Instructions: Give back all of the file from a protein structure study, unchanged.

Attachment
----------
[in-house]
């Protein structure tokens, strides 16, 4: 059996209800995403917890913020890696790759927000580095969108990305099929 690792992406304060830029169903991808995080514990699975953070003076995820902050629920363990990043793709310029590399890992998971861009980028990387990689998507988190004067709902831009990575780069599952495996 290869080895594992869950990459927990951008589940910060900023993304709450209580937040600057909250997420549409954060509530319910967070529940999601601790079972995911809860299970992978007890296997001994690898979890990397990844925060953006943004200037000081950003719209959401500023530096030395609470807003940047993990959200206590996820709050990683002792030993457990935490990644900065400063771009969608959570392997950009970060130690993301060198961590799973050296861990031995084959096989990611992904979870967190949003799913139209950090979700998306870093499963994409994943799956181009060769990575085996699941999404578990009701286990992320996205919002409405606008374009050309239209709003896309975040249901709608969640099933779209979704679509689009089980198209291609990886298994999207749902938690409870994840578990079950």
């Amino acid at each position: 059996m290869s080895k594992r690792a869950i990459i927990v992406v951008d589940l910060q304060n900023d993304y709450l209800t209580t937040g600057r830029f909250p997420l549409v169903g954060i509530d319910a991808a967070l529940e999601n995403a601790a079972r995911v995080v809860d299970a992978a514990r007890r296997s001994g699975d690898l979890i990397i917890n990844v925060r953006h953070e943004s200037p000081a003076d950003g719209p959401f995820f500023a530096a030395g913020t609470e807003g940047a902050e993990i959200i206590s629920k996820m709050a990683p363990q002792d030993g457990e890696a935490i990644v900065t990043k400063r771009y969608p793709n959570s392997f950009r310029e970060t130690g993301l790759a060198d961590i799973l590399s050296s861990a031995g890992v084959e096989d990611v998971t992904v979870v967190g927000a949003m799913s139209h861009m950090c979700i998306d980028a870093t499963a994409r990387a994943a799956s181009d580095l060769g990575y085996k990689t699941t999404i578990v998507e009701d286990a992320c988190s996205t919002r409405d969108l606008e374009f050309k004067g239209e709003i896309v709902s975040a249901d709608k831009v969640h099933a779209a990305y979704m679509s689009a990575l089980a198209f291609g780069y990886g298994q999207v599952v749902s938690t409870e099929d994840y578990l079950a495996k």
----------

[in-house]
């Protein structure tokens, strides 16, 4: 059996209800995403917890913020890696790759927000580095969108990305099929 690792992406304060830029169903991808995080514990699975953070003076995820902050629920363990990043793709310029590399890992998971861009980028990387990689998507988190004067709902831009990575780069599952495996 290869080895594992869950990459927990951008589940910060900023993304709450209580937040600057909250997420549409954060509530319910967070529940999601601790079972995911809860299970992978007890296997001994690898979890990397990844925060953006943004200037000081950003719209959401500023530096030395609470807003940047993990959200206590996820709050990683002792030993457990935490990644900065400063771009969608959570392997950009970060130690993301060198961590799973050296861990031995084959096989990611992904979870967190949003799913139209950090979700998306870093499963994409994943799956181009060769990575085996699941999404578990009701286990992320996205919002409405606008374009050309239209709003896309975040249901709608969640099933779209979704679509689009089980198209291609990886298994999207749902938690409870994840578990079950």
């Amino acid at each position: 059996m290869s080895k594992r690792a869950i990459i927990v992406v951008d589940l910060q304060n900023d993304y709450l209800t209580t937040g600057r830029f909250p997420l549409v169903g954060i509530d319910a991808a967070l529940e999601n995403a601790a079972r995911v995080v809860d299970a992978a514990r007890r296997s001994g699975d690898l979890i990397i917890n990844v925060r953006h953070e943004s200037p000081a003076d950003g719209p959401f995820f500023a530096a030395g913020t609470e807003g940047a902050e993990i959200i206590s629920k996820m709050a990683p363990q002792d030993g457990e890696a935490i990644v900065t990043k400063r771009y969608p793709n959570s392997f950009r310029e970060t130690g993301l790759a060198d961590i799973l590399s050296s861990a031995g890992v084959e096989d990611v998971t992904v979870v967190g927000a949003m799913s139209h861009m950090c979700i998306d980028a870093t499963a994409r990387a994943a799956s181009d580095l060769g990575y085996k990689t699941t999404i578990v998507e009701d286990a992320c988190s996205t919002r409405d969108l606008e374009f050309k004067g239209e709003i896309v709902s975040a249901d709608k831009v969640h099933a779209a990305y979704m679509s689009a990575l089980a198209f291609g780069y990886g298994q999207v599952v749902s938690t409870e099929d994840y578990l079950a495996k």